SCIENCE FICTION AUTHORS like Ray Bradbury, Kim Stanley Robinson, Andy Weir, and the creators of The Expanse have long envisioned how people might one day assemble functioning settlements on Mars. Now that NASA and the European Space Agency aim to send astronauts to the Red Planet within the next 20 years, and SpaceX CEO Elon Musk has talked about sending humans there as well, it’s time to address the practical questions involved in making those visions a reality.
One of the biggest: What’s the most practical way to power future Mars colonies? The seemingly simple question took UC Berkeley engineering students Anthony Abel and Aaron Berliner four years of hard work to figure out.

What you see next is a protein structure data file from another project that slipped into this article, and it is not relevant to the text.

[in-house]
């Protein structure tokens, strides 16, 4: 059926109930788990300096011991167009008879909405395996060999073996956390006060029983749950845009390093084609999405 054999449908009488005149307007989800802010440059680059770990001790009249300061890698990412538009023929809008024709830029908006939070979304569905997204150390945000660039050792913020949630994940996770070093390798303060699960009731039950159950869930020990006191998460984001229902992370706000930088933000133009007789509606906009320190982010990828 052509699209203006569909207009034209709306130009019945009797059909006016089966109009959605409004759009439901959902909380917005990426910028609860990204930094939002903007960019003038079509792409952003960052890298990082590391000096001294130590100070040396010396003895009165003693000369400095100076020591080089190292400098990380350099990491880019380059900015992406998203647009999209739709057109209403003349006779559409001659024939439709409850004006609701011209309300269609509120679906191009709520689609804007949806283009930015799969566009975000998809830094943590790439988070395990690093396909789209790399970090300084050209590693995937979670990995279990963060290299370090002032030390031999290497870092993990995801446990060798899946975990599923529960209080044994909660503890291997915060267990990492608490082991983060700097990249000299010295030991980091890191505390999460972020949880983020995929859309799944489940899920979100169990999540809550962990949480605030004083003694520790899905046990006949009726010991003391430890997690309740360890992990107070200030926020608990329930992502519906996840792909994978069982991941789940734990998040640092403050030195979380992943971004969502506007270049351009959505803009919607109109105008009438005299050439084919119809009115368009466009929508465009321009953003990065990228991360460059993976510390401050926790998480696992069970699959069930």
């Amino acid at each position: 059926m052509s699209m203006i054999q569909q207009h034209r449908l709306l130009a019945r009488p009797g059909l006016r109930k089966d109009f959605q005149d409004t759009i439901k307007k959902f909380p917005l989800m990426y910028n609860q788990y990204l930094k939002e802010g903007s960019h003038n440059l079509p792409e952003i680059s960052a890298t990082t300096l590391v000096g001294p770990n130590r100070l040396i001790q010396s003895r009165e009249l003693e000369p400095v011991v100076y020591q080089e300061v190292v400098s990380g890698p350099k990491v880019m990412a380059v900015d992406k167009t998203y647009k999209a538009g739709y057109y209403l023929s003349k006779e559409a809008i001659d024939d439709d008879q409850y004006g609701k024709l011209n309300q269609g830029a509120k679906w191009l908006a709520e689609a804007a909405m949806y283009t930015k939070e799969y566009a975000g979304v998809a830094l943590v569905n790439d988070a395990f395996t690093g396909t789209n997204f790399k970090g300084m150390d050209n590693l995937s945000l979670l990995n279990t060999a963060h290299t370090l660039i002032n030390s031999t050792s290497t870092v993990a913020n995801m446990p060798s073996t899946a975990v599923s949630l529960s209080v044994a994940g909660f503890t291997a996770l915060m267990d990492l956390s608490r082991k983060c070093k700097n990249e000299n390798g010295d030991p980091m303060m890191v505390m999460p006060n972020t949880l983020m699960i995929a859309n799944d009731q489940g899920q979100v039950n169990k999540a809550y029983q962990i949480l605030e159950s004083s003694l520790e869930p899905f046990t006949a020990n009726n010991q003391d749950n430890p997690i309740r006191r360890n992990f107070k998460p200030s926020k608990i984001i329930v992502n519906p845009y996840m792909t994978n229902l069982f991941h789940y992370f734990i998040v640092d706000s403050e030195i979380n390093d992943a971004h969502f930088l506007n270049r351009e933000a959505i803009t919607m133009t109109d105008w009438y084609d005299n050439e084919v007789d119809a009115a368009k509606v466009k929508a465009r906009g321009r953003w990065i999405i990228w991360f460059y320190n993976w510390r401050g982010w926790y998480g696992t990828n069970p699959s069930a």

In findings published last week in Frontiers in Astronomy and Space Sciences, they and their colleagues argue that both solar and nuclear energy sources can provide enough power for long-term crewed missions—but astronauts will face certain limitations, including how much weighty equipment they can bring from faraway Earth, how much energy solar panels can glean once there, and how well they can store energy for when it’s not so sunny. “It depends where you are on Mars,” Abel says of their results. “Near the equator, solar seems to work better. And near the poles, nuclear works better.”